The phrase "mutual abuse" has circulated online after a clinical psychologist used it during the defamation trial involving Johnny Depp and Amber Heard. It's a divisive concept, domestic violence experts say.
Depp is suing Heard for defamation over an essay she wrote for The Washington Post in 2018, in which she said she had become the “public figure representing domestic abuse.” Although the article never mentions Depp by name, his attorneys said it indirectly refers to allegations she made against him during their 2016 divorce.
The trial, which is expected to take weeks, is being widely followed and discussed on social media. Both Depp and Heard have testified that the other was physically violent during the course of their relationship.
Laurel Anderson, a clinical psychologist and the couple's marriage counselor, described their dynamic as one of "mutual abuse," testifying that Depp told her that Heard "gave as good as she got."
“It was a point of pride to her, if she felt disrespected, to initiate a fight ... her father had beaten her,” Anderson said.
Heard would rather be in a fight with Depp than see him leave, and she “would strike him to keep him there,” Anderson said in court. During cross-examination, Anderson clarified that Heard reported to the therapist that she “fought back” after Depp became physical.
In court filings, Heard said she hit Depp only in self-defense or in defense of her younger sister, according to The New York Times.
Since Anderson's testimony, the phrase "mutual abuse" has become a point of contention in discussions online. Some have described Depp and Heard's relationship dynamic as "reactive abuse," a similarly divisive term to describe a victim's emotional outburst against an abuser.
Ruth Glenn, president and CEO of the National Coalition Against Domestic Violence (NCADV), disputes the existence of "mutual abuse." In every incident between two people, she said, there's a "primary aggressor."
"I don't believe in mutual abuse. I don't believe that two parties decide to meet in the kitchen and box it out," Glenn said. "It just doesn't sound right, reactive abuse. I'm going to abuse you as a reaction? No, I'm going to defend myself as a reaction."
I don't believe in mutual abuse. I don't believe that two parties decide to meet in the kitchen and box it out.
ruth glenn, president and ceo of the national coalition against domestic violence
Glenn added that self-defense against a primary aggressor can "look like abuse," but it's a not the same as an abuser exerting control over a victim.
Reacting to abuse in self-defense can include name-calling, physically pushing back, and other emotional outbursts, according to psychologist Betsy Usher, who specializes in treating abuse and trauma. In a 2021 blog post, Usher wrote that abusers may shift the blame to their victims and accuse them of being the abuser if they react in self-defense.
Janie Lacy, a licensed psychotherapist specializing in relationship trauma, said extremely volatile relationships may be described as "mutual abuse," and that in many cases, this dynamic stems from trauma. Lacy uses the term "trauma bond" to describe the "toxic emotional attachments" sometimes embodied in intense relationships.
When a victim is caught in a cycle of abuse and affection, they may develop a trauma bond to their abuser, experts say. The alternating violence and kindness reinforces a victim’s attachment to their abuser, according to the National Domestic Violence Hotline, and can enable escalating abusive behavior.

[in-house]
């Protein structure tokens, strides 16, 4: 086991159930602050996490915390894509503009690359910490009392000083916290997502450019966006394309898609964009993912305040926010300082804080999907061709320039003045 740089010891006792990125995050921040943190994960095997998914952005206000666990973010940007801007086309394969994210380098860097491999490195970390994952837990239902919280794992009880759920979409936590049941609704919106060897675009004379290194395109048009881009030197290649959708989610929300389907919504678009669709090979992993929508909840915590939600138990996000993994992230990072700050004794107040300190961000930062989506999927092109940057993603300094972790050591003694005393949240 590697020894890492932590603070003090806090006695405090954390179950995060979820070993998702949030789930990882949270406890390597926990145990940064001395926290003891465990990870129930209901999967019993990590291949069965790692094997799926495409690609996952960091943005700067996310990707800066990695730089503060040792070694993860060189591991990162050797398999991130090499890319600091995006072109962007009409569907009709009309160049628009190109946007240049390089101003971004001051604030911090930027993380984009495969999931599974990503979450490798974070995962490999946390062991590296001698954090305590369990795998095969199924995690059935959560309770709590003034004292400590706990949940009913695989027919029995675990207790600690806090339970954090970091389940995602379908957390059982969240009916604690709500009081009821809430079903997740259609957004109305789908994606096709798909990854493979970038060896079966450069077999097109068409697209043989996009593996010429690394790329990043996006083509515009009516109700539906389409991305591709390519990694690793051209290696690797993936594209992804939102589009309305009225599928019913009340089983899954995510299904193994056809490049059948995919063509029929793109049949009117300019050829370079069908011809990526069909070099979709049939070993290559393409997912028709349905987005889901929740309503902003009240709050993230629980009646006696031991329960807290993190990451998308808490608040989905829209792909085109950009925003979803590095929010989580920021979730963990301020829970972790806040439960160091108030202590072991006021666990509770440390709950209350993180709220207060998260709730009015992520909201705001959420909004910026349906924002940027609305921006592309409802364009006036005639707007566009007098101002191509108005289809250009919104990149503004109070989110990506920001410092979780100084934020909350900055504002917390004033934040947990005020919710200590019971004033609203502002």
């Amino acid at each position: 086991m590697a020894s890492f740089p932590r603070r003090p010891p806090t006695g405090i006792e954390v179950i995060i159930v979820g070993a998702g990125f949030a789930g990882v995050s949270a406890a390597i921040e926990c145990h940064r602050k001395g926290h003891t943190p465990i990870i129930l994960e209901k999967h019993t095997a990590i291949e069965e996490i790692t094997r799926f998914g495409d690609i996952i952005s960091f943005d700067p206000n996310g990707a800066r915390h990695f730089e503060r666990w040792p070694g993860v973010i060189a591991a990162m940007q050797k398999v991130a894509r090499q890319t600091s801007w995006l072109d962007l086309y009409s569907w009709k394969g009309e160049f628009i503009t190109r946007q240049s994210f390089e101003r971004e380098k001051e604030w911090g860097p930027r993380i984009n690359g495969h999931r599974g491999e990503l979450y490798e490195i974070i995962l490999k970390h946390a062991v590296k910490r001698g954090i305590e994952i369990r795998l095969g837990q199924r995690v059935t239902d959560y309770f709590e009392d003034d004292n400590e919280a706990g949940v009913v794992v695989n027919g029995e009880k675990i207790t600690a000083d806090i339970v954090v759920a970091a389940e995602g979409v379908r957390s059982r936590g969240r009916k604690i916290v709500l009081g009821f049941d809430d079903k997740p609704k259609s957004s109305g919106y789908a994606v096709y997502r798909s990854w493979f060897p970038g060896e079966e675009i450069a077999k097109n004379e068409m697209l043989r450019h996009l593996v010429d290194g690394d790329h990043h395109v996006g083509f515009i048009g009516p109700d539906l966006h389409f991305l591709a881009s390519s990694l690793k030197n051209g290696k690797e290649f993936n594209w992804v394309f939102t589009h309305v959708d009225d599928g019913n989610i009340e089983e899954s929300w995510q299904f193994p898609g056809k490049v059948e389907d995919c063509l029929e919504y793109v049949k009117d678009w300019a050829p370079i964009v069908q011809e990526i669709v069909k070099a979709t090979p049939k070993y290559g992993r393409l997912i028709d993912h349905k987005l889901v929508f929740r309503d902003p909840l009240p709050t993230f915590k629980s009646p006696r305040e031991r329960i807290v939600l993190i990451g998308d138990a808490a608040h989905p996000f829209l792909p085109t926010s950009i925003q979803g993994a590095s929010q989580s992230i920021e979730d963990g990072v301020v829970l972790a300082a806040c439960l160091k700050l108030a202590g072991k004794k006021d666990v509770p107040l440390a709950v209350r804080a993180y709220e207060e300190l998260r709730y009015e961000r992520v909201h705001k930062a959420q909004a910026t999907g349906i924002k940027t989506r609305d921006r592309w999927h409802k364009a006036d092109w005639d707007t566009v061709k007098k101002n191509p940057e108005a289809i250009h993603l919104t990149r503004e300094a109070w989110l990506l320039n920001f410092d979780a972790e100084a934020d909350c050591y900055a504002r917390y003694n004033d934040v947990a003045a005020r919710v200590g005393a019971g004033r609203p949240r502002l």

"People can't necessarily leave them, but they can't stay, either," Lacy said. "When they have these 'come here' and 'go away' dynamics, it becomes this very exploitative relationship. ... And there's this constant shifting of power and these types of dynamics."
Trauma bonds aren't exclusive to romantic relationships, Lacy noted. Children can develop trauma bonds to abusive parents. Employees may develop trauma bonds to abusive workplaces. Even followers can develop trauma bonds to a cult or religious institution, a 2017 review in the International Journal of Psychology Research states.
A child who was trauma bonded to an abusive parent may experience "trauma reactivity" in relationships as an adult, Lacy said. The phrase is used to describe the exaggerated stress response a person might have after experiencing a traumatic event and may be exhibited as a highly emotionally charged outburst.
"It's like all the stuff from the past is now coming forward, and the person standing in front of them is going to get all of that stuff, from a heightened, almost abusive standpoint," Lacy said. "So if they felt betrayed by a parent, for example, and they're now responding to what feels like a betrayal, it's going to come from a very heightened, reactive and abusive standpoint, which can also lead to domestic violence situations."
When both parties experience trauma reactivity, it can "lead to a lot of destructive patterns for the couple," Lacy said.
Trauma reactivity may be an explanation, but it's not an excuse for abusive behavior, experts say. Glenn cautions against using someone's past trauma, substance abuse or life circumstances to absolve them of abusive behavior.
"We often want to find reasons because we don't have any real data on why abusers do what they do," Glenn said. "I think we find many different ways to make it OK in our heads that somebody can be abusive ... Most of them actively make the choice to be abusive. They have a need for power and control."
During highly sensationalized and publicized court cases, terms to describe abusive behavior often trend online. Misappropriating phrases like "gaslighting" and "mutual abuse" can minimize conversations about domestic violence, Glenn said.
"Please don't use them until you understand," Glenn said. "Because you're causing more harm than good."